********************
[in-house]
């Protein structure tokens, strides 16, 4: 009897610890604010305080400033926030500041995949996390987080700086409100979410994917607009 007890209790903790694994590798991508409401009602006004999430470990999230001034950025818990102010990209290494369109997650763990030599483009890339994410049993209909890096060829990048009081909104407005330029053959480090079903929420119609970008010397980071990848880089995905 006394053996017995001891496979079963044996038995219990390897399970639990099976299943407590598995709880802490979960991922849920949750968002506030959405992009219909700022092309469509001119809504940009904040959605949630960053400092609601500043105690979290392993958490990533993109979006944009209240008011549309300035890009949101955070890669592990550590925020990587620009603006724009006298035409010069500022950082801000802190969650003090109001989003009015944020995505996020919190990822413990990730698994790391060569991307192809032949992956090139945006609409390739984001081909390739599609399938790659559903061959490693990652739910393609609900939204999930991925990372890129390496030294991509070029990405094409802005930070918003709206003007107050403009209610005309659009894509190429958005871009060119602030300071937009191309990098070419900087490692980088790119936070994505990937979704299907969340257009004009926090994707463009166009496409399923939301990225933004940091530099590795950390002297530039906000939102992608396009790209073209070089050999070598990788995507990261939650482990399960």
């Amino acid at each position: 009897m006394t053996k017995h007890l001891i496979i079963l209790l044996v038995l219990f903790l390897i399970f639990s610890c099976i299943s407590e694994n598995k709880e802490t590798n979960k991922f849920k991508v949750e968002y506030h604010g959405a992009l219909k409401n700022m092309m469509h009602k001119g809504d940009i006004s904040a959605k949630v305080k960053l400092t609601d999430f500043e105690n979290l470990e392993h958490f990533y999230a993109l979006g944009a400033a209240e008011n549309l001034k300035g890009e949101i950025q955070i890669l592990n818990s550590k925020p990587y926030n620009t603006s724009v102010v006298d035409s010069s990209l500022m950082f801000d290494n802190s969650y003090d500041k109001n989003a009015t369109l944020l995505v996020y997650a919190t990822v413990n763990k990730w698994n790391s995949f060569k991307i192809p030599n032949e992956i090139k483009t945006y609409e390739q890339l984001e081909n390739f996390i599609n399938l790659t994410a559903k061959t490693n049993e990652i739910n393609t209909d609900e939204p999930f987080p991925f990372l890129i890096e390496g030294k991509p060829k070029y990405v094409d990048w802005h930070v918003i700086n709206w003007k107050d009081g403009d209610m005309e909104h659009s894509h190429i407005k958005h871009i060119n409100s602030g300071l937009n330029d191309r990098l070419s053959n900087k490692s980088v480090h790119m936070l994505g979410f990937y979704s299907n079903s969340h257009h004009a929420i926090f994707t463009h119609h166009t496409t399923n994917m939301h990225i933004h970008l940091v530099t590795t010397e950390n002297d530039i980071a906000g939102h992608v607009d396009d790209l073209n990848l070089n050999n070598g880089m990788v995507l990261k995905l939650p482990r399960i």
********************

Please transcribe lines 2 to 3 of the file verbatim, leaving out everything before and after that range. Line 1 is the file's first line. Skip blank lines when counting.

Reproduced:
């Protein structure tokens, strides 16, 4: 009897610890604010305080400033926030500041995949996390987080700086409100979410994917607009 007890209790903790694994590798991508409401009602006004999430470990999230001034950025818990102010990209290494369109997650763990030599483009890339994410049993209909890096060829990048009081909104407005330029053959480090079903929420119609970008010397980071990848880089995905 006394053996017995001891496979079963044996038995219990390897399970639990099976299943407590598995709880802490979960991922849920949750968002506030959405992009219909700022092309469509001119809504940009904040959605949630960053400092609601500043105690979290392993958490990533993109979006944009209240008011549309300035890009949101955070890669592990550590925020990587620009603006724009006298035409010069500022950082801000802190969650003090109001989003009015944020995505996020919190990822413990990730698994790391060569991307192809032949992956090139945006609409390739984001081909390739599609399938790659559903061959490693990652739910393609609900939204999930991925990372890129390496030294991509070029990405094409802005930070918003709206003007107050403009209610005309659009894509190429958005871009060119602030300071937009191309990098070419900087490692980088790119936070994505990937979704299907969340257009004009926090994707463009166009496409399923939301990225933004940091530099590795950390002297530039906000939102992608396009790209073209070089050999070598990788995507990261939650482990399960």
């Amino acid at each position: 009897m006394t053996k017995h007890l001891i496979i079963l209790l044996v038995l219990f903790l390897i399970f639990s610890c099976i299943s407590e694994n598995k709880e802490t590798n979960k991922f849920k991508v949750e968002y506030h604010g959405a992009l219909k409401n700022m092309m469509h009602k001119g809504d940009i006004s904040a959605k949630v305080k960053l400092t609601d999430f500043e105690n979290l470990e392993h958490f990533y999230a993109l979006g944009a400033a209240e008011n549309l001034k300035g890009e949101i950025q955070i890669l592990n818990s550590k925020p990587y926030n620009t603006s724009v102010v006298d035409s010069s990209l500022m950082f801000d290494n802190s969650y003090d500041k109001n989003a009015t369109l944020l995505v996020y997650a919190t990822v413990n763990k990730w698994n790391s995949f060569k991307i192809p030599n032949e992956i090139k483009t945006y609409e390739q890339l984001e081909n390739f996390i599609n399938l790659t994410a559903k061959t490693n049993e990652i739910n393609t209909d609900e939204p999930f987080p991925f990372l890129i890096e390496g030294k991509p060829k070029y990405v094409d990048w802005h930070v918003i700086n709206w003007k107050d009081g403009d209610m005309e909104h659009s894509h190429i407005k958005h871009i060119n409100s602030g300071l937009n330029d191309r990098l070419s053959n900087k490692s980088v480090h790119m936070l994505g979410f990937y979704s299907n079903s969340h257009h004009a929420i926090f994707t463009h119609h166009t496409t399923n994917m939301h990225i933004h970008l940091v530099t590795t010397e950390n002297d530039i980071a906000g939102h992608v607009d396009d790209l073209n990848l070089n050999n070598g880089m990788v995507l990261k995905l939650p482990r399960i």